Why all good republicans should cheer the victory of OK!

The Archduke of Marzipan, the Count of Westphalianham and other obscure mittel-European royals must be choking on their caviar and gagging on their champagne. Some have probably even taken to wearing black arm-bands. The reason for their distress? Hello!, their bible and the chronicler of their anachronistic lifestyle, has been knocked off its perch. The nobs will still be able to welcome millions into their "lovely homes" (well, the circulation is only 495,349, but, trust me, if you've ever had to wait in a hair salon or a dentist's operating room, you'll know that every copy of the mag has two dozen or more readers pawing it); and they will still be able to read about where Prince William goes clubbing and whom Zara is snogging. But, alas, Hello! is no longer the numero uno among populist rags; OK!, which now boasts a 552,000 circulation, has beaten it.

The news of this publishing phenomenon may not be an earth-shaking statistic for New Statesman readers, but it should be: for the triumph of OK! spells the triumph of republicanism.

I have read Hello! (indeed, I confess, I have written for Hello! - but then so has another NS regular, John Pilger, and what's good enough for John . . . ). Like fairy tales of yore, the magazine tells of vast riches and unparalleled beauties, of extraordinary risks and brave exploits. While feeding its readers this magic, the mag does not ram a moral down our throat. Rather, we are invited to draw our own conclusions about the lives played out before us: Posh may be in love, but why is she so thin? Fergie may be raking in money, but why is she so fat? This hint of clay feet brings the inaccessible to earth. Hello!'s photo-studded pages teem with celebrities of all kinds: television presenters, movie stars, catwalk models. But if the celebs feature, royalty stars. The Windsors, their in-laws, the Borbons, the Bernadottes, the Orange-Nassaus . . . the European dynasties are feted and photographed, their image polished, their elite world celebrated. Last year, 13 covers of the magazine were devoted to royalty.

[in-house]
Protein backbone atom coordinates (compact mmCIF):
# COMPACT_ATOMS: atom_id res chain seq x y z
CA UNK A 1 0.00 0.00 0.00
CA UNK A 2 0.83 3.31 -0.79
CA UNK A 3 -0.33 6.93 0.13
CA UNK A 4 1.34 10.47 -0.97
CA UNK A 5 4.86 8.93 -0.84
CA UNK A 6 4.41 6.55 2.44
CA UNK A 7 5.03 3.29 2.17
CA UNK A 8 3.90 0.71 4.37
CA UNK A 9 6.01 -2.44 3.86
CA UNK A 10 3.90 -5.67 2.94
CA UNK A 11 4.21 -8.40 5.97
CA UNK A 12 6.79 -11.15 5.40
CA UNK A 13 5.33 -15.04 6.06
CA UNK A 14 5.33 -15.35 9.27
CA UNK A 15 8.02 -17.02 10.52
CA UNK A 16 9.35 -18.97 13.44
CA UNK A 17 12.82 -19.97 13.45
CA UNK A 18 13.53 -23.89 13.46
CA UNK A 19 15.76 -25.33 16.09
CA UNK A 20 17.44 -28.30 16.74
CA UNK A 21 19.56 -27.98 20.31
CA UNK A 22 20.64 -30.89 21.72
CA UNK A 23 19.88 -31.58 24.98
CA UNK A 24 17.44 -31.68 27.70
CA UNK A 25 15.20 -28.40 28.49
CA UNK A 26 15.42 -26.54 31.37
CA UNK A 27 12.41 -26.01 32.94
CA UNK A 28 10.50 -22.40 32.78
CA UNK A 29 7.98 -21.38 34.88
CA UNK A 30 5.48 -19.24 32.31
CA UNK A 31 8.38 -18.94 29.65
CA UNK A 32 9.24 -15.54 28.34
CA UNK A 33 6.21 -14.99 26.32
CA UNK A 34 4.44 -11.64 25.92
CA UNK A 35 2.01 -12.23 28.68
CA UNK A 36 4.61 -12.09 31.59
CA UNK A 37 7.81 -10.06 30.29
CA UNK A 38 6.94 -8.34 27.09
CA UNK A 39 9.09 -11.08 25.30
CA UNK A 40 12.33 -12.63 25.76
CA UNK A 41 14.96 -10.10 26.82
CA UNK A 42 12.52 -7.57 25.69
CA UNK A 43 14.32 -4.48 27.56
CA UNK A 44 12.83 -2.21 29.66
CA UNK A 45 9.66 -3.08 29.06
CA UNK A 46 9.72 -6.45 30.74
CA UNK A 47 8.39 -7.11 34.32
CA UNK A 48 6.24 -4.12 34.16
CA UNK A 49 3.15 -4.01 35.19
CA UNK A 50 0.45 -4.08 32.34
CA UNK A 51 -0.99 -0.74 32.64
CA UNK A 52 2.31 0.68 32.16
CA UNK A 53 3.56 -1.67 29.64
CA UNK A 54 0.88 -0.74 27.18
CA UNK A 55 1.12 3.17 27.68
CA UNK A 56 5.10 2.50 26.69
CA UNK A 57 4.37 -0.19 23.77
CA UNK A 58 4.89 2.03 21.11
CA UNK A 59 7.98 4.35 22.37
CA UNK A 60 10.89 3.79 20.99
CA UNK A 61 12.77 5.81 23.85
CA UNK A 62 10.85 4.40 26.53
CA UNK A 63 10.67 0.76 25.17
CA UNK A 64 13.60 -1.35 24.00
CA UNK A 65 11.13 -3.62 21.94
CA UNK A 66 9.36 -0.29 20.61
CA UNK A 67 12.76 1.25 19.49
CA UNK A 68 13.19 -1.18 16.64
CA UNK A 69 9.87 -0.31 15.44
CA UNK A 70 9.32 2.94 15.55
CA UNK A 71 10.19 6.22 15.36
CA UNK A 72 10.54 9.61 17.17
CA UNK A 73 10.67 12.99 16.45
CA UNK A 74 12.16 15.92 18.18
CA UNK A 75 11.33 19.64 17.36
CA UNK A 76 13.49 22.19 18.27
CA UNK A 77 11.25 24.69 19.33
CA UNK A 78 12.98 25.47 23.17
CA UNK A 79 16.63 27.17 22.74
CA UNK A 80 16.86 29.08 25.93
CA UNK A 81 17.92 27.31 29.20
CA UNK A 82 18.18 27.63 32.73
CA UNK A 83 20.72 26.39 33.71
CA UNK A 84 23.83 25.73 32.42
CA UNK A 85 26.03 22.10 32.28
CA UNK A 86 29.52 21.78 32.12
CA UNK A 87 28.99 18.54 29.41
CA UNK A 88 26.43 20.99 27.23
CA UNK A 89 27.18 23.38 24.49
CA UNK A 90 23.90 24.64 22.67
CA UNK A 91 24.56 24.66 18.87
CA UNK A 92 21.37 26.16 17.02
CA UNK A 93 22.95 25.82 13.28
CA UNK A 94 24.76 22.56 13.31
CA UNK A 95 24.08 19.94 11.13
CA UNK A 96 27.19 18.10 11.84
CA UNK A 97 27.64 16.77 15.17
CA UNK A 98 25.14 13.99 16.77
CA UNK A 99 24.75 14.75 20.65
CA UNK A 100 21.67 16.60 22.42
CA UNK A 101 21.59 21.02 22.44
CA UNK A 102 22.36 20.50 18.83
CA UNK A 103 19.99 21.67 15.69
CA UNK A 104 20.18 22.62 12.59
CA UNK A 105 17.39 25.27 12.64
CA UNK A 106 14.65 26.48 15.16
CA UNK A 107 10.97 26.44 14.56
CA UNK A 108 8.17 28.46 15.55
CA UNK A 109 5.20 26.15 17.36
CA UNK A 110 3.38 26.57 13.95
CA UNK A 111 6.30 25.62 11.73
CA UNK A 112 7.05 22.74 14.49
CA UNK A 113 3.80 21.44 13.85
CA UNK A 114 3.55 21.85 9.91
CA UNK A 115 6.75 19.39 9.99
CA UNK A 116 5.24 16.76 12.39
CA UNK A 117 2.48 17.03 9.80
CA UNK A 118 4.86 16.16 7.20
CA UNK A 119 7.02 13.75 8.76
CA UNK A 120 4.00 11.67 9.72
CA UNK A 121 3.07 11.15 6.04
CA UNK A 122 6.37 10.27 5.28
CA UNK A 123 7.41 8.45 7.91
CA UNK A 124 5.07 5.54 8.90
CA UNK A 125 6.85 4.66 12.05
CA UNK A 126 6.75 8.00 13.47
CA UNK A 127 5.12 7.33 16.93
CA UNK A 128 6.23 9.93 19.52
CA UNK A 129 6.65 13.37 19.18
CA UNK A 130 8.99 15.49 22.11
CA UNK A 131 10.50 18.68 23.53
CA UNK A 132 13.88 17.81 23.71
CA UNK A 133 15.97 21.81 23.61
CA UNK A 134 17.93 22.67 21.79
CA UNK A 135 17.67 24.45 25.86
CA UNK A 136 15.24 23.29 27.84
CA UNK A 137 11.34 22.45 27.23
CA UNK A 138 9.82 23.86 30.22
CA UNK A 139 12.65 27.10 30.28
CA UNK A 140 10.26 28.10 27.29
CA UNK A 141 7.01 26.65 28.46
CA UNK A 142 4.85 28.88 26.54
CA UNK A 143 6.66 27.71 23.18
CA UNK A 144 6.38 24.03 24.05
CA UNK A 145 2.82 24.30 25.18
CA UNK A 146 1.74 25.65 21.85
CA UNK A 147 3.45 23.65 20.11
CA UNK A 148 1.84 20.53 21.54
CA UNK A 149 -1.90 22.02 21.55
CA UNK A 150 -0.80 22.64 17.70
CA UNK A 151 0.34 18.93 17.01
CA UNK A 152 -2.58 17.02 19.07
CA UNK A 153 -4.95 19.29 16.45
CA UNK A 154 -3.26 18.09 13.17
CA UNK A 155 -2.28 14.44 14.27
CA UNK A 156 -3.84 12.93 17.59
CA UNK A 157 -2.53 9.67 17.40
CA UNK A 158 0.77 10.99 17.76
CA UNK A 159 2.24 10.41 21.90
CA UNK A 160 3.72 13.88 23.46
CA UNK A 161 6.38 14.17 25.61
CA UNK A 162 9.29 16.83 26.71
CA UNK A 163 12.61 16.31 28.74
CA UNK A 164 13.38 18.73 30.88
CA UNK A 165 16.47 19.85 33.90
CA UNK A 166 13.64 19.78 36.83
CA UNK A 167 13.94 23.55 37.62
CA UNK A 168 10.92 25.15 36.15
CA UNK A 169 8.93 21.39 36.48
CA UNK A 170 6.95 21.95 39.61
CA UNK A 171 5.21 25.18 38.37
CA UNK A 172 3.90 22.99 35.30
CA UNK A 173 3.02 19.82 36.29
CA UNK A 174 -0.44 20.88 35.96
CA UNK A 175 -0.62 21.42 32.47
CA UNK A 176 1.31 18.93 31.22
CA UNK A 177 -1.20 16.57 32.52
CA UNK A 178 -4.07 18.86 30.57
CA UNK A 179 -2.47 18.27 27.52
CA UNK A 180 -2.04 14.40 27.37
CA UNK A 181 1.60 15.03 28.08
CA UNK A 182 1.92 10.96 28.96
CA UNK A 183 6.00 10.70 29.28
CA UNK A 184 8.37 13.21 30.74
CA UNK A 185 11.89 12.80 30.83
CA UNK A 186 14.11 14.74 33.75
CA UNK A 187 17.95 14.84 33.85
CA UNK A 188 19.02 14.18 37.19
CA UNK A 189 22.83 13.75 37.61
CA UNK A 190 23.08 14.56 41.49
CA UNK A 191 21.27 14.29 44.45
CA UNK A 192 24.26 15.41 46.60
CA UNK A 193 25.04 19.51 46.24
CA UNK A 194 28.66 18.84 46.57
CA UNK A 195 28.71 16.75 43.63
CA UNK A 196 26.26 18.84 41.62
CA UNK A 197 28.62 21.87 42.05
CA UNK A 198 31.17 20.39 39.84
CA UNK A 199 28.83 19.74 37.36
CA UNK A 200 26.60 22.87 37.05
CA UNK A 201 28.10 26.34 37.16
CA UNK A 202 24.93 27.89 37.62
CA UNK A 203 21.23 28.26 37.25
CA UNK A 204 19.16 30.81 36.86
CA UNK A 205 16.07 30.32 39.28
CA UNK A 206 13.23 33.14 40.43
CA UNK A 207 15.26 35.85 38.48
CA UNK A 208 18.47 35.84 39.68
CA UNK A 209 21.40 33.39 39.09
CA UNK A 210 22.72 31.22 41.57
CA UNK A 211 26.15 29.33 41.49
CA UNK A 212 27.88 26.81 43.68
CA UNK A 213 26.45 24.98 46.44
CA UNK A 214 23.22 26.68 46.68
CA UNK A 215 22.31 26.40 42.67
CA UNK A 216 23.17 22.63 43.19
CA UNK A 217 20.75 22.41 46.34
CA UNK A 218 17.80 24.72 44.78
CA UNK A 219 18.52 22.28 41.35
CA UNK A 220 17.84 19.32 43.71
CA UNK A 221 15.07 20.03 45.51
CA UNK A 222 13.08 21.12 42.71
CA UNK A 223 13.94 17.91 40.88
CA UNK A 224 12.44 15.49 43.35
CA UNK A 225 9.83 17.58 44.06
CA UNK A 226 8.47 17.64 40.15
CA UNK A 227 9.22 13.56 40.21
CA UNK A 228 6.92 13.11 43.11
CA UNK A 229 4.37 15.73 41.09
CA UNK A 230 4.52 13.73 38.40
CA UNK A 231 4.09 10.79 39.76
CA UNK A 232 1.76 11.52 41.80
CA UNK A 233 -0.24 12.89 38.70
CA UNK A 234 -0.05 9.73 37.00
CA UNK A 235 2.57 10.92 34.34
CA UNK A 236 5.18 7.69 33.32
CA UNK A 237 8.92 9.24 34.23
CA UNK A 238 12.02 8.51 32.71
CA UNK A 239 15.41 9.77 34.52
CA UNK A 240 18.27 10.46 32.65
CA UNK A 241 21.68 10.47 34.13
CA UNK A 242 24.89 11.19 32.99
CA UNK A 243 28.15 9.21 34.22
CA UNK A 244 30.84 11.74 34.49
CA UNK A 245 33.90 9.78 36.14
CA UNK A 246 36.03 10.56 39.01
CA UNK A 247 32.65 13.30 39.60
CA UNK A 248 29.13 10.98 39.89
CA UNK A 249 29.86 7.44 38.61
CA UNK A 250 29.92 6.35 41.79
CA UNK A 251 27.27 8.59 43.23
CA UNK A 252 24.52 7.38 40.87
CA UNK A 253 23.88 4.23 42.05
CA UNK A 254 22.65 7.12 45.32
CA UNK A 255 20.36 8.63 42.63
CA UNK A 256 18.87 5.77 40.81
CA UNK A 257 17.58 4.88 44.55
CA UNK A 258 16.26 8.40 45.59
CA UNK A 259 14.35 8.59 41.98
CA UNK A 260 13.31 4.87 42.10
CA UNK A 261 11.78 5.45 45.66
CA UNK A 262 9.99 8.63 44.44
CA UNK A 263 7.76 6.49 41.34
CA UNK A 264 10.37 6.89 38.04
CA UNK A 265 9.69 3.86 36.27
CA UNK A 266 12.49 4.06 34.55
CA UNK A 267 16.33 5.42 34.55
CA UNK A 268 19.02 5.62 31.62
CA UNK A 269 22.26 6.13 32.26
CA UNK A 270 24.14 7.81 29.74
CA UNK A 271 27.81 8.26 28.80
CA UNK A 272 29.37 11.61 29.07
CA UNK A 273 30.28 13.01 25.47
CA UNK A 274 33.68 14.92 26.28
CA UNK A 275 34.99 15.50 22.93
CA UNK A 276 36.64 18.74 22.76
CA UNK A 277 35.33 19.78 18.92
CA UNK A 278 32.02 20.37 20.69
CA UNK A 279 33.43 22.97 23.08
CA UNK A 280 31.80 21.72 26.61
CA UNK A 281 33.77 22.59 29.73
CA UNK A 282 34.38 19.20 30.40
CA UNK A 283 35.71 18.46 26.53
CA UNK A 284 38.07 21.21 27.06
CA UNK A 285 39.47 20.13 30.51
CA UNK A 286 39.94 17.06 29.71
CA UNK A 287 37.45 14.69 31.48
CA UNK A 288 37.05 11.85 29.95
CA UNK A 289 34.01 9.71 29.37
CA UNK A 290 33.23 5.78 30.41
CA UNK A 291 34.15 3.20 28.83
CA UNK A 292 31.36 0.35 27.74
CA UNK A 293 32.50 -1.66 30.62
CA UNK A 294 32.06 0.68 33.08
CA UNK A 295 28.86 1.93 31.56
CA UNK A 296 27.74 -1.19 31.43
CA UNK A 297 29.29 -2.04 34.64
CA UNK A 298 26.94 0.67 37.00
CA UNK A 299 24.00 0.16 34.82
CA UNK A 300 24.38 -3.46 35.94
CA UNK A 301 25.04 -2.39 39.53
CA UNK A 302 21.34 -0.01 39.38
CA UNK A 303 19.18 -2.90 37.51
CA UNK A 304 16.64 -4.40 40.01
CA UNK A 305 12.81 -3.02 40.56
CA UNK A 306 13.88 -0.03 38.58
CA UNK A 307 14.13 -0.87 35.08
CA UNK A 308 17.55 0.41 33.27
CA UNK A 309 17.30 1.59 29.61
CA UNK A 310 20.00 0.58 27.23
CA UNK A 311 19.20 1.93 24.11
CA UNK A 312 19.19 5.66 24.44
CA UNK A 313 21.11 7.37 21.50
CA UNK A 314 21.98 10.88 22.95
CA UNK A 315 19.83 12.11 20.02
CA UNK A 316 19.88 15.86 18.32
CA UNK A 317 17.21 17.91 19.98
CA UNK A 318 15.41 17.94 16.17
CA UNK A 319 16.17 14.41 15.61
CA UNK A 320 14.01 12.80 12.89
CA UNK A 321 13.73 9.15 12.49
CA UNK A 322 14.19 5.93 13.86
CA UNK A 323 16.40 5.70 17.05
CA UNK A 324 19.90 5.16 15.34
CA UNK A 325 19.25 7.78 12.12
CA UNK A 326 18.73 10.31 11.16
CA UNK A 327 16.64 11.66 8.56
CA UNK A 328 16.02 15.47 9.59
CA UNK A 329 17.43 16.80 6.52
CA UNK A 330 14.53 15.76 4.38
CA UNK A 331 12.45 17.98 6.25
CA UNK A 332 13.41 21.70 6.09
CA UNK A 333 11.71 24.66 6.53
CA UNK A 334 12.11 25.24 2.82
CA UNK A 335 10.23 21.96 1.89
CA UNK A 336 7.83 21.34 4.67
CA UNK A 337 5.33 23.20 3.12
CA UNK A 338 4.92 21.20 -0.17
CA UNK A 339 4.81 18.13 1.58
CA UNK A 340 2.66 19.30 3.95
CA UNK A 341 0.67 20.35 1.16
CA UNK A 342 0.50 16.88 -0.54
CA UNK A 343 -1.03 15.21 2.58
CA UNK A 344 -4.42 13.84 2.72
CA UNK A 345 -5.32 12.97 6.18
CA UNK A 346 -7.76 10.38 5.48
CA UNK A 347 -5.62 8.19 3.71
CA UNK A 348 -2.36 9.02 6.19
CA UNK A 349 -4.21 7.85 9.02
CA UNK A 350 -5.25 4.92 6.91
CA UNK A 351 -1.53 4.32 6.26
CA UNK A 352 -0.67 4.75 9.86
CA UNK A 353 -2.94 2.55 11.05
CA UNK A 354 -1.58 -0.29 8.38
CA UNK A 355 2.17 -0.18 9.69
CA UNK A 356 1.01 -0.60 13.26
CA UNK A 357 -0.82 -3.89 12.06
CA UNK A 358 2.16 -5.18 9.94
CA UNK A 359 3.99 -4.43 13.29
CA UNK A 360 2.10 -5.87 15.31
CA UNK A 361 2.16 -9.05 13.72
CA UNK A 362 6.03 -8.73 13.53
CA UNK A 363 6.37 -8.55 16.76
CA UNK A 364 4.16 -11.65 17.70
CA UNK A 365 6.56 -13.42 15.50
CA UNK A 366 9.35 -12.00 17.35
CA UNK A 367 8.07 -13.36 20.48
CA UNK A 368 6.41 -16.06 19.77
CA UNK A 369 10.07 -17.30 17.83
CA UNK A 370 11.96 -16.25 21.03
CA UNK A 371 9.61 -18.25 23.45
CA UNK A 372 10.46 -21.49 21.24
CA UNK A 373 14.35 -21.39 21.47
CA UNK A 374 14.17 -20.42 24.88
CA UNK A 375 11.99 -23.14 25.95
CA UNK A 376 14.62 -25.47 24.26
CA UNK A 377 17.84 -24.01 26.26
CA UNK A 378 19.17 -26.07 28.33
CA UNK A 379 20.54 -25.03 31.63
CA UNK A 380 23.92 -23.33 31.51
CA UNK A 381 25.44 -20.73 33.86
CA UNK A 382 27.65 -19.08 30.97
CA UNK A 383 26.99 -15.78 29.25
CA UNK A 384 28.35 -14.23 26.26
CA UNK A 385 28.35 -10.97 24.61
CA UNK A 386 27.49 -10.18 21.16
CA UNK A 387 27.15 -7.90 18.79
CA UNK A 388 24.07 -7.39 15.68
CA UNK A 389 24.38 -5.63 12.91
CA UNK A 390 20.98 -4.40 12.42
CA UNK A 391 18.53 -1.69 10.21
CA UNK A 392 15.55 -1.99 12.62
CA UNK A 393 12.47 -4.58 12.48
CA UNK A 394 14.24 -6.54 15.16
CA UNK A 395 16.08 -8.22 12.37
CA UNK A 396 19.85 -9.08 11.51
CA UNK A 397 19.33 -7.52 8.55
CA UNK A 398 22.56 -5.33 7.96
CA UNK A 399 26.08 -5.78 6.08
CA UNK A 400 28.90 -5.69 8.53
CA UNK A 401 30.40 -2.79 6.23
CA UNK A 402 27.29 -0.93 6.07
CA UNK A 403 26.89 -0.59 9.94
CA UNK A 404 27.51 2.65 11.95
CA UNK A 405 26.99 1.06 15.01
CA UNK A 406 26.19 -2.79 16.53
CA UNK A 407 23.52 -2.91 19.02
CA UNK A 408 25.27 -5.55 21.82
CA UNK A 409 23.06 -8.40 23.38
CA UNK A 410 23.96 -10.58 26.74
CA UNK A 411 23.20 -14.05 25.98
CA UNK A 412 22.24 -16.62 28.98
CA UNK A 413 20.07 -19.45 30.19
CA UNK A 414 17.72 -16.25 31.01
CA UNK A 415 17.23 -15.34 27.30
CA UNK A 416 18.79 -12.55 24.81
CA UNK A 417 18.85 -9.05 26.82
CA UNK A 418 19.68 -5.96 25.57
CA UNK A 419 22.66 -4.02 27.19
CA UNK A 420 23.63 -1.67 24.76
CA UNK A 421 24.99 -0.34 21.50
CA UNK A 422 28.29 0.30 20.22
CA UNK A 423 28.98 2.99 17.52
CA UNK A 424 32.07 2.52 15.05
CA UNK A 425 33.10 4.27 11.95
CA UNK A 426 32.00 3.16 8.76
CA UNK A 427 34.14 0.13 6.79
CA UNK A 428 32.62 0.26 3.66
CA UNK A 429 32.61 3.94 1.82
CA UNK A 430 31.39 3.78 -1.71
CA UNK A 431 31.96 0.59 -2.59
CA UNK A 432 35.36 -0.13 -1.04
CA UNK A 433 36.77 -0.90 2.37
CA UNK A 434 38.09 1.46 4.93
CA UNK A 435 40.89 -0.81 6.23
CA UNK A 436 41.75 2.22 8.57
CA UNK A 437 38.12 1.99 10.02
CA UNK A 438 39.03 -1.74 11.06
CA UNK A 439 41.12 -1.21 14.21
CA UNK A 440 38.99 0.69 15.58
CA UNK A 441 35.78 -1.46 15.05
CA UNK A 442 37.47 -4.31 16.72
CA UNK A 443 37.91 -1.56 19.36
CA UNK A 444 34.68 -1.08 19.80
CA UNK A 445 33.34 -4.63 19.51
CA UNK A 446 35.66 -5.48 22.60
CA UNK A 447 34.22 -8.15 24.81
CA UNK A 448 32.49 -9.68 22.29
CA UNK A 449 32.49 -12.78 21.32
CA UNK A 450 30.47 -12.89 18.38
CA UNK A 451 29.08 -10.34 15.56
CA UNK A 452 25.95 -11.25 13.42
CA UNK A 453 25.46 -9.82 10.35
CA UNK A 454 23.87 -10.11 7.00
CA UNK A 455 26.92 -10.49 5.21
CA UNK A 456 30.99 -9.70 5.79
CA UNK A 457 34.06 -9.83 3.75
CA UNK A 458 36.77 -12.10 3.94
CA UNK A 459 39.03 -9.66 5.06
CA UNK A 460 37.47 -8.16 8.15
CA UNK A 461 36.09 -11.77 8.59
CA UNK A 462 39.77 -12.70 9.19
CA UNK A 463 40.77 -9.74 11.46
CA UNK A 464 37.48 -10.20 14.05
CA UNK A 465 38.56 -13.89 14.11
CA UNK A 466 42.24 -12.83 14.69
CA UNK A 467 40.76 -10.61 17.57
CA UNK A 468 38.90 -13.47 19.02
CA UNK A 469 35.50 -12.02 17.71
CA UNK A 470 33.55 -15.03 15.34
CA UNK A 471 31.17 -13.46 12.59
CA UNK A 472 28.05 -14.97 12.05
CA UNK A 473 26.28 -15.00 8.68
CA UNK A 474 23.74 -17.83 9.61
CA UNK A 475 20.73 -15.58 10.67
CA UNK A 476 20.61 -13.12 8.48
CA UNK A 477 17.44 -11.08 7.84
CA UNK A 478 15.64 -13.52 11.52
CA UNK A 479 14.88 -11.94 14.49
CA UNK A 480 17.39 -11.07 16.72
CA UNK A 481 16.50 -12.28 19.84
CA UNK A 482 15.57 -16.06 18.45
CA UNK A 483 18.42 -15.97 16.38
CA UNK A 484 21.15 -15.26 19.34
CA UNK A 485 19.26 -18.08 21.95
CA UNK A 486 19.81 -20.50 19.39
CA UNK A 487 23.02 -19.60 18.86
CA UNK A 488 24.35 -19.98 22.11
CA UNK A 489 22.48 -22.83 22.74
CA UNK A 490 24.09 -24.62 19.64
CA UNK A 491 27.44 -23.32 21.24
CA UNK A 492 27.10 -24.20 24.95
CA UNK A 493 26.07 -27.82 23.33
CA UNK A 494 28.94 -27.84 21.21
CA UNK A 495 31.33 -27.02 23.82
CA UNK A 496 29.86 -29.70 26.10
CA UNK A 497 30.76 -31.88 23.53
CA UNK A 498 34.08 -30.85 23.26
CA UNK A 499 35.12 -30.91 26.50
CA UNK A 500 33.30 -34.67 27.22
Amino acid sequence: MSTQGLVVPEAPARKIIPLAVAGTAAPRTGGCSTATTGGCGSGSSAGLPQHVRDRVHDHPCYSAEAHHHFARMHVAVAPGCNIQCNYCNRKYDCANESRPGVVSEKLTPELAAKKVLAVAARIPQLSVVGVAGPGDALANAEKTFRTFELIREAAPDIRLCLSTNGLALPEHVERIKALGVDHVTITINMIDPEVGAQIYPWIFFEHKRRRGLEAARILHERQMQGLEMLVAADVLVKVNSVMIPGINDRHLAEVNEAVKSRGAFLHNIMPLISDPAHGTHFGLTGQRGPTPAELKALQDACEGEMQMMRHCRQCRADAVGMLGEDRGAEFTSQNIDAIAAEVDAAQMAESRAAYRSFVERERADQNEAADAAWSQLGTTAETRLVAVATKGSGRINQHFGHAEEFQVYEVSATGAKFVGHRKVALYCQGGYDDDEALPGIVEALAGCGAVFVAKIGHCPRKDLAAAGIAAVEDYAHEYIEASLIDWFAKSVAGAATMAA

OK! gave them only two. Hello!'s rival concentrates instead on populist icons - Madonna, Geri Halliwell, Posh and Becks. Well before new Labour had set about dismantling the House of Lords, OK! had turned its back on class and its elitism, championing meritocracy instead. For its editors, the Royle family makes for a more compulsive read than the Royal one, and a hijack survivor is better copy than a pedigreed chump.

What distinguishes its stars from us is not their title but their talent, not the inheritance they boast but the inspiration they can provide. OK!'s republican flavour explains its regulars (gritty career kids such as Patsy Palmer of EastEnders, Zoe Ball and Johnny Vaughan); and extends to its competition ("Win a luxury bathroom with Jif"), which advertises an affordable, everyday product, as well as an utterly ordinary feature of everyday life.

The message is of an inclusive society, whose stake-holders hail from humble backgrounds and aspire to a better lifestyle rather than high-class status. Like a less circumspect Gordon Brown, OK! is redistributing celebrity, so that it is now within the grasp of ordinary folk - so long as they can claim an extraordinary tale, talent or "significant other". How the other half lives seems suddenly reassuringly familiar - despite the helicopter pad in the back yard and the gold taps in the bathroom, the OK! oligarch is one of us, made good.

OK! readers, soaring circulation shows, are subscribing to this vision of a new Britain. They see the Queen et al as superfluous to our way of life, as the Duke of Edinburgh's seal of approval is to the profits of Harrods.

Goodbye, Hello!.We're all OK! now.

This article first appeared in the 21 February 2000 issue of the New Statesman, Just wait for the gold rush to end